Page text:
These ideas, and many more, come into play as we discuss each other’s dreams. Often the person who shared the dream will have an ‘aha’ moment—a sudden realization of the significance of a dream symbol that would not have occurred outside the group setting. Of course, it also sometimes happens that a dream remains entirely inscrutable even after an hour of intense discussion. Even so, the process of sharing and discussing dreams can have a very therapeutic effect.

I Have a Dream Today

Dream groups can have many different forms, and their structure can vary depending on how many people are involved, where the meetings take place, and how well the members know each other. The members of my group are quite comfortable with each other, and we have chosen to meet monthly, in a different person’s home each time. We begin with a potluck meal, and while we’re eating we take turns talking about the significant events in our lives. This is quite important, as it gives us a context to evaluate the significance of dream images. We also usually spend a short time discussing ‘meta-dream’ issues—things like methods for improving dream recall, the phenomenon of lucid dreaming, or insights from a book one of us has read.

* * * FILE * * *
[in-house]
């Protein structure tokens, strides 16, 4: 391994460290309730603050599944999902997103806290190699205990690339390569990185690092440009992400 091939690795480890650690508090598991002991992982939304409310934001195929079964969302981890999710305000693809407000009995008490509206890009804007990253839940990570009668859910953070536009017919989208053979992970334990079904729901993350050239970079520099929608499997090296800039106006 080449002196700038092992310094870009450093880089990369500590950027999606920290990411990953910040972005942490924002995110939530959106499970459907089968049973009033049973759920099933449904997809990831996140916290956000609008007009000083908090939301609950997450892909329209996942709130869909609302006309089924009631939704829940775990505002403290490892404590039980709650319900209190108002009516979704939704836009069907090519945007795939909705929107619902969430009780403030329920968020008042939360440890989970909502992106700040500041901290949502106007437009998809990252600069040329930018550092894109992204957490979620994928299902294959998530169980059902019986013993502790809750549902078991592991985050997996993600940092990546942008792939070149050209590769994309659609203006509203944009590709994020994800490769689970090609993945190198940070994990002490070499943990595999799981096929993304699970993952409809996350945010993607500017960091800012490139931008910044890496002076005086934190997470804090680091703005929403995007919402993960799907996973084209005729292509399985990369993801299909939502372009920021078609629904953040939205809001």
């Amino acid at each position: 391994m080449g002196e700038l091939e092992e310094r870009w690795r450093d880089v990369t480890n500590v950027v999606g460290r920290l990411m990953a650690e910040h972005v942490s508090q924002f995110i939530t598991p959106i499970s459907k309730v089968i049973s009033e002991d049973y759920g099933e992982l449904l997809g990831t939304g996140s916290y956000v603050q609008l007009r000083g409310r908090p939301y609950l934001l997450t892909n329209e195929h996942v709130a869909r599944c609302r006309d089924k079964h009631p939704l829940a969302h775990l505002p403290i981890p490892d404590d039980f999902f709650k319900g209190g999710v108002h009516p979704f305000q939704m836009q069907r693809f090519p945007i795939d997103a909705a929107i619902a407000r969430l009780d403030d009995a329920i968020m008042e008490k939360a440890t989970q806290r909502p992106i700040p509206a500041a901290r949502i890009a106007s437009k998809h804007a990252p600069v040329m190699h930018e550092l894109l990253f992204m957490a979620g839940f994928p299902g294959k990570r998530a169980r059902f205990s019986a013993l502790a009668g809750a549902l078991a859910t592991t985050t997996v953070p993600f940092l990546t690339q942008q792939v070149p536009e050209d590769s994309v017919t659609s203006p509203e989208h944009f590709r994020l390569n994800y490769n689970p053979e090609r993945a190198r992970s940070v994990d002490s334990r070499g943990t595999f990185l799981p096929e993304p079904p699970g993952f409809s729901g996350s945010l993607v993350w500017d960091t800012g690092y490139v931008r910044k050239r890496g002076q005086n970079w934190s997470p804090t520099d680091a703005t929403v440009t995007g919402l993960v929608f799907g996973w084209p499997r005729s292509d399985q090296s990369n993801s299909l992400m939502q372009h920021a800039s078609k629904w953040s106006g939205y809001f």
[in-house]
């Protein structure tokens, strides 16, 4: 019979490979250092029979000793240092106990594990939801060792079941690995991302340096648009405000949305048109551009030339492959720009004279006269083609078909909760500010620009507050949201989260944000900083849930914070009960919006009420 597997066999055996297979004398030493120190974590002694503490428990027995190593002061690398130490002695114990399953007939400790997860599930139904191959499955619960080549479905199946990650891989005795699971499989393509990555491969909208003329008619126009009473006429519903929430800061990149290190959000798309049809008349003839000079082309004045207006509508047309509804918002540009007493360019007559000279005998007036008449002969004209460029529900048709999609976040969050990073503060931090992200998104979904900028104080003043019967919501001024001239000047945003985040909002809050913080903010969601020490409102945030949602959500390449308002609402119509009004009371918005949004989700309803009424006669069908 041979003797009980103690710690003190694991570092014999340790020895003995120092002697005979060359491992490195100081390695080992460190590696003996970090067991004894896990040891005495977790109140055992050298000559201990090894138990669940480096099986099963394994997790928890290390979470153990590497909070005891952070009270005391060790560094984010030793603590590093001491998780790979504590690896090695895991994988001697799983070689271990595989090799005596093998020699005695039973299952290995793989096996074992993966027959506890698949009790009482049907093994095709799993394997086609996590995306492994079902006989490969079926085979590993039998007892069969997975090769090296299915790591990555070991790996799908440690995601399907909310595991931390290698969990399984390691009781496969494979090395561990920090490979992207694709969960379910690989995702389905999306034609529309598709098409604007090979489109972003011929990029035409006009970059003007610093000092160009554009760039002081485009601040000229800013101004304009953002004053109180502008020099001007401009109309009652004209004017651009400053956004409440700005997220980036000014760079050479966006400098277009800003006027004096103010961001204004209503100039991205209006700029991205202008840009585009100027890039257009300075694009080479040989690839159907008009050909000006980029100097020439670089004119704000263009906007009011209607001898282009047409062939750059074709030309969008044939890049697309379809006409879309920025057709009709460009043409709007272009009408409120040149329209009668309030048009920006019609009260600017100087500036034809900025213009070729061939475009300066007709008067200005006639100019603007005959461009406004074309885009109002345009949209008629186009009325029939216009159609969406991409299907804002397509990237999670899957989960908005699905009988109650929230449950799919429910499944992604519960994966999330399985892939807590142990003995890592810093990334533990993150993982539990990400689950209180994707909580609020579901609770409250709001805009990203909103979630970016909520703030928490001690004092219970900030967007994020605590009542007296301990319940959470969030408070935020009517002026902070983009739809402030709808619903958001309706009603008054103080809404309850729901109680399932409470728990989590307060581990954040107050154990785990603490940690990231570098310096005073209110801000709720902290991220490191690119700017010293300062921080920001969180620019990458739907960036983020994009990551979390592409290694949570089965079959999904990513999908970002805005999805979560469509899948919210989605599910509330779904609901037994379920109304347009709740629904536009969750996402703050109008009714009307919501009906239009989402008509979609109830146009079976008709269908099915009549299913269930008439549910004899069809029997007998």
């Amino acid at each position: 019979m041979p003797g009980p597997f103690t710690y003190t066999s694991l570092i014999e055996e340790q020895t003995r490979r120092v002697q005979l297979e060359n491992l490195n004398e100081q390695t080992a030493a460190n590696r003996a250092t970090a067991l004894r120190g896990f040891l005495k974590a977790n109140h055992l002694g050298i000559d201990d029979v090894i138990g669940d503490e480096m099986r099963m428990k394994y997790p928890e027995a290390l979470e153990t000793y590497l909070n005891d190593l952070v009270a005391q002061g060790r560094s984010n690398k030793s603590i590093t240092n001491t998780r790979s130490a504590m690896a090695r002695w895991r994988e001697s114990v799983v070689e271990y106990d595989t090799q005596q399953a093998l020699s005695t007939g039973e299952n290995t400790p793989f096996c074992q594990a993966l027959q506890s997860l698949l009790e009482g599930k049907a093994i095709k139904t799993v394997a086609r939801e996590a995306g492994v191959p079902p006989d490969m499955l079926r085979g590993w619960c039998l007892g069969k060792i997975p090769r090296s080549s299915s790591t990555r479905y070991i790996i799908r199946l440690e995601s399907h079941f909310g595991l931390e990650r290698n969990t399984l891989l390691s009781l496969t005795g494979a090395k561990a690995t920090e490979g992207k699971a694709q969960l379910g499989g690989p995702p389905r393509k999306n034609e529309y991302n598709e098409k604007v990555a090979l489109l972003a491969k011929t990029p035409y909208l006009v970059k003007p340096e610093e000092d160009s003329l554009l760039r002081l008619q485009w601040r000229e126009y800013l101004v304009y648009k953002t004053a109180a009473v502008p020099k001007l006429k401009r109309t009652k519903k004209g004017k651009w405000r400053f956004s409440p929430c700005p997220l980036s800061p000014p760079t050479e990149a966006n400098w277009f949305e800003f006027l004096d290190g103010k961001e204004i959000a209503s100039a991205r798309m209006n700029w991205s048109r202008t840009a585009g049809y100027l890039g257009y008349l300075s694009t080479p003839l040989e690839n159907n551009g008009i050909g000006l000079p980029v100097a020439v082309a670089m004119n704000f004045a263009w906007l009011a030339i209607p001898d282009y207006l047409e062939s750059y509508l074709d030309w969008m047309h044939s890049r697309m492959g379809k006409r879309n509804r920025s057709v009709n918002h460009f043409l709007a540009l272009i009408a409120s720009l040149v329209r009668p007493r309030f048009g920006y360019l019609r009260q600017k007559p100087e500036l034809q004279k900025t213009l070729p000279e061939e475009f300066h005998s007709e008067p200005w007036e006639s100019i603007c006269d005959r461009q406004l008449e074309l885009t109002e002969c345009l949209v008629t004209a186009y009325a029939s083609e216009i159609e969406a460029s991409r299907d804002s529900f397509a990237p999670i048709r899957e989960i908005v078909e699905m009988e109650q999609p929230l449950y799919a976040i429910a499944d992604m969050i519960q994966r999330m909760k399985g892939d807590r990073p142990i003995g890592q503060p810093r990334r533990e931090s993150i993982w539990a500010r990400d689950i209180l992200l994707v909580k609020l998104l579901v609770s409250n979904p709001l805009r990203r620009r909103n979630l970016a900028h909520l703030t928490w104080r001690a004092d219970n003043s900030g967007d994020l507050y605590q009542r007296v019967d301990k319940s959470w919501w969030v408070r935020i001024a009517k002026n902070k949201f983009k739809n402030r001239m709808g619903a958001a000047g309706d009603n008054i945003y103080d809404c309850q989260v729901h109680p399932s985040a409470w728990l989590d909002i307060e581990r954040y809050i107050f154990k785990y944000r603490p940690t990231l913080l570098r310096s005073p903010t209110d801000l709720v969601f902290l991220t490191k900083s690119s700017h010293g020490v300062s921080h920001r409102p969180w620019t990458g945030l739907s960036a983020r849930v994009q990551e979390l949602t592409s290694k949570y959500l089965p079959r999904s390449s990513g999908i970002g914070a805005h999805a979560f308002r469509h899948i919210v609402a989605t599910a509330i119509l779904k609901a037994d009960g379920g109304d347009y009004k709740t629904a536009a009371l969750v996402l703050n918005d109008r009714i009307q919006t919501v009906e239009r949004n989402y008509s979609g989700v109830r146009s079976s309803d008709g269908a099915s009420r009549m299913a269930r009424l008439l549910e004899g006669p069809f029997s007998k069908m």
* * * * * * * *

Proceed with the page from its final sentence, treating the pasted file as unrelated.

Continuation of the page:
Next we take a moment to center ourselves and mark the transition from ordinary discussion into dream work. Each person then very briefly shares a recent dream, and we determine who has a dream they’d like to examine in detail. Time permitting, we discuss two or three of these dreams using the principles from Taylor’s book and the ‘if it were my dream…’ language. We finish with another simple centering exercise to mark the end of our dream discussion.

Don’t Dream It’s Over